Tag - Fiscal deficit

Government’s focus on infra to invigorate strength of the economy

A key goal of the budget CY22 is in the execution of the Capex plan and crowding in private investment. The budget aims to stimulate the economy by beefing up public investments, creating demand for industrial inputs like cement, steel, and capital goods, and generating jobs. Finance minister Nirmala Sitharaman prioritized growth over fiscal reduction, increasing capital and infrastructure investment. In FY23, capital spending accounts for about 85% of the budget. The fiscal deficit target for FY23 has been set at 6.4 percent, a modest decrease from 6.9 percent in FY22.

The budget proposes a 35.4% increase in Capex, a 15% expansion of the national highways network with the addition of 25,000 km of roads, the development of four multimodal logistics parks in the coming year, a focus on electric vehicle (EV) charging infrastructure, and a new battery swapping policy. It also suggested a 7.5% customs tax decrease for all project capital goods imports over time, as well as a budget commitment of Rs 19.5 bn for the production-linked incentive (PLI) plan for polysilicon solar module manufacturing. The divestment target is reasonable at Rs. 68 bn in FY23, down from Rs. 78 bn in FY22. The initial public offering (IPO) of LIC, which is expected in March 2022, will meet this divestment goal. The government intends to sell a 5% stake in the company to raise Rs. 75 bn, with considerable demand, predicted from both retail and institutional investors. LIC IPO is not only expected to facilitate the huge influx of retail investors into the Indian equity markets but also expected to reduce the money flows in different sectors.

The FED’s liquidity normalization initiative has gained traction and market interest rates have risen as a result of this. This is projected to normalize the returns from different asset classes, including equities. The Indian equity market saw exit by the foreign institutional investors in the last few months, mainly because the US has entered a phase of aggressive liquidity normalization and rising interest rates. It is the high rate of economic growth and the accompanying high level of inflation that has led to the policy modifications in the US. However, the government’s private investment policy encounters a significant hurdle a massive tightening of borrowing costs in the economy. The expectation was that the RBI will keep its accommodative policy stance until the economy is fully recovered. With the budget announcement, however, the RBI is expected to hike its policy rates.

As the liquidity reduces, financing large deficits becomes difficult in rising interest rates scenario which dampens the returns from equities. We believe that sectors such as defense (which has been allocated 13.3% of the total budget with a focus on indigenization), infrastructure, metals, cement, and ancillaries are expected to remain in the spotlight with a particular emphasis on firms with low PE multiples.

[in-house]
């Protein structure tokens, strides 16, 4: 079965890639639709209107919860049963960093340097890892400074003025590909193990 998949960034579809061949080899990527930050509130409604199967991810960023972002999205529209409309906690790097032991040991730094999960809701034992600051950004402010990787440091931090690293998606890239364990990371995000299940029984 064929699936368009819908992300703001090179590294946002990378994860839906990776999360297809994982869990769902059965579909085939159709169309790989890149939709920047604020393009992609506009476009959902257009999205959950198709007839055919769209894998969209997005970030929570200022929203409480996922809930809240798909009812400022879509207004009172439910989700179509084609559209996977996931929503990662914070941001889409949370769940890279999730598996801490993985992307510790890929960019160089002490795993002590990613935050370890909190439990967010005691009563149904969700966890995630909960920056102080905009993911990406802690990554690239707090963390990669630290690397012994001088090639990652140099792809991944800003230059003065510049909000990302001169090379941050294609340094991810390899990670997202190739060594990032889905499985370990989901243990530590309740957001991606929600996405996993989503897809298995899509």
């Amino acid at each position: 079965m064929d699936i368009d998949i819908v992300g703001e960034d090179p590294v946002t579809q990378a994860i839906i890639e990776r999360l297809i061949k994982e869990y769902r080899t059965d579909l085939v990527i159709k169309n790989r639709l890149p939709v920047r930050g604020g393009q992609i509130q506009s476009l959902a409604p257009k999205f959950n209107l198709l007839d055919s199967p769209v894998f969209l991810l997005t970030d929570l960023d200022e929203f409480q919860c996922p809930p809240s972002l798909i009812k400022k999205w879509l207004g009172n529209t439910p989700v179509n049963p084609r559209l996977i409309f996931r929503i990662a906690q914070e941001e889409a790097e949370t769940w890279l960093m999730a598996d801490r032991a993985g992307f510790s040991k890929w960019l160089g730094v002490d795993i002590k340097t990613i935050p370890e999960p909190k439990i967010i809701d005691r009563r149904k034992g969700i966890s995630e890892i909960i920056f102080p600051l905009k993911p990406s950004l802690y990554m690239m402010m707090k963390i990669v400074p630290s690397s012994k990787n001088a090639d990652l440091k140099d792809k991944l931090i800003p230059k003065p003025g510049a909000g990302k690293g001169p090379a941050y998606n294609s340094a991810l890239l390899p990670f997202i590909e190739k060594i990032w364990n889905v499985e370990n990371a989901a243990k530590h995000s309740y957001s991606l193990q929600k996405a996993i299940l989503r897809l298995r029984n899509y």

Disclaimer: “The views expressed are for information purposes only. The information provided herein should not be considered as investment advice or research recommendation. The users should rely on their own research and analysis and should consult their own investment advisors to determine the merit, risks, and suitability of the information provided.”

Budget 2021: Promising but ambitious one!

The Budget 2021, a highly unique one due to the pandemic, provided the confidence to the investors as witnessed by Nifty50, which closed the day 4.7% higher at 14,281. First do no harm or “primum non nocere”, is a doctrine as old as medicine itself. The Finance Minister adopted this approach to capital markets, taxation and the results are there for all to see. Investors were expecting harsh revenue raising measures as epidemic related expenses mounted while revenues shrank. Finance minister presented an expansionary budget without significant increase in taxation.

Following are the key highlights from the budget 2021;

  • The nominal growth rate target has been set at 14.4% for FY22 as against 10% in FY21.
  • The estimated fiscal deficit stands at 9.5% in FY21 vs 3.5% as per the previous estimate. The deficit is expected to be 6.8% for FY22.
  • India FY21 Gross Tax revenue estimate said to be reduced by about Rs 5 lakh crore. The Government is estimating FY22 expenditure at about Rs 35 lakh crore.
  • A sharp increase in capital expenditure on the infrastructure segment- Rs 5.54 lakh crore, 34% higher than the budget estimate of FY21.